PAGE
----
Set expression to Smirk-O-Matic
What happened can be described directly: Sarah Everard, a 33-year-old marketing executive, was walking back to her home in Brixton Hill on the evening of March 3. Her route was well-lit and traversed by lots of traffic - and other pedestrians. She did not arrive home. Her body was later found in woodland at Great Chart, near Ashford, Kent. A serving Met officer, Wayne Cousins, has since been charged with her kidnap and murder.
A group called Reclaim These Streets wanted to hold a vigil on Clapham Common, but talks with the Met broke down and it was called off. But many women went anyway. There were a lot of people in a relatively small area, but that was also true of the scenes in Glasgow after Rangers FC clinched the Scottish Premiership.
The difference with the Clapham Common vigil was that this was a peaceful act by women, and the Met decided to break it up by use of predominantly male force, the excuse advanced being the potential spread of Covid-19. But many outdoor gatherings have taken place in the past year without causing a spike in Covid-19 infections.
It is no exaggeration to say that the outcome was a truly harrowing one - and especially for women everywhere. Overnight, our free and fearless press has clearly been taking briefing from those serving alleged Prime Minister Alexander Boris de Pfeffel Johnson (himself no stranger to the occasional domestic), with the result that Met Commissioner Cressida Dick has been made a scapegoat, London Mayor Sadiq Khan being included for good measure.
But not only does Khan have no responsibility for directing the Met, Commissioner Dick is not the one with whom the buck ultimately stops: that responsibility rests with Priti Patel, inexplicably made Home Secretary by Bozo and his pals. It is Ms Patel who will come to the Commons tomorrow brandishing a proposed Bill which will clamp down on the freedom to protest. How convenient it would be to have the media Look Over There. Even over there to Khan, with whom Ms Patel has an uneasy relationship.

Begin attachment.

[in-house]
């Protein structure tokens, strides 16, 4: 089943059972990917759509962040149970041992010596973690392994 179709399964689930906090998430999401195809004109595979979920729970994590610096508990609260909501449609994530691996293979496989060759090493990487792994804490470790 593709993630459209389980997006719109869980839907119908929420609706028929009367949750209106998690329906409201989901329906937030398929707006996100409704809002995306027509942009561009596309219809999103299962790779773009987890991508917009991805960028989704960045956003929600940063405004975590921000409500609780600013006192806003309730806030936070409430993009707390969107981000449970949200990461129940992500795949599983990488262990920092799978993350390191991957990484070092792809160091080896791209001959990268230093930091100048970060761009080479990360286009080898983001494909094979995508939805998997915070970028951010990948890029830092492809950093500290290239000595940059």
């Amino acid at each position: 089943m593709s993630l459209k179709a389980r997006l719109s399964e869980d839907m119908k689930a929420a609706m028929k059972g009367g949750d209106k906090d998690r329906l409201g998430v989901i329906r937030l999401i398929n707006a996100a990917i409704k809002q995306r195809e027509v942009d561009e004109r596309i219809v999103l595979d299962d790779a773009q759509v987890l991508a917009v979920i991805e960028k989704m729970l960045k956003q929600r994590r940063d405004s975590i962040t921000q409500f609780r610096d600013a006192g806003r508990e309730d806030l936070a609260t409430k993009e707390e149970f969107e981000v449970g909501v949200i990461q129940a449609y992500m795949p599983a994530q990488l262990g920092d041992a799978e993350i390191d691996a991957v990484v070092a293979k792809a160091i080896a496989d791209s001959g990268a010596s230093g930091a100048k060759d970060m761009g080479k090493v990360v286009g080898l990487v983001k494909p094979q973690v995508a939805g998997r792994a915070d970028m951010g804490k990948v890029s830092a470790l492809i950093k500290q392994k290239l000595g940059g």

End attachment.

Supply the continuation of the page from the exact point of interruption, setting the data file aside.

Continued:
Appearing on The Andy Marr Show™, Labour’s Jess Phillips said the cops “got it wrong at every single turn … There are a million ways that could have been organised, but the police put their foot down before they put their boot in and at every stage they made the wrong call”. Khan “said the scenes were ‘unacceptable’ and that he was ‘urgently seeking an explanation’ from the commissioner”. And what of Ms Patel?
Is it my fault already?
She sent her junior Victoria Atkins out to face the Marr Show grilling, and merely “called footage on social media ‘upsetting’ and said she had asked the Metropolitan Police for a ‘full report on what happened’”. But the Sunday editions of the Times and Telegraph - both reliable conduits for Tory briefers - are both suggesting Ms Dick should walk the plank.
Meanwhile, the minister with ultimate responsibility for the Met, and whose Bill will bring more of those forceful crackdowns, gets away scot free. A convenient scapegoat, indeed.
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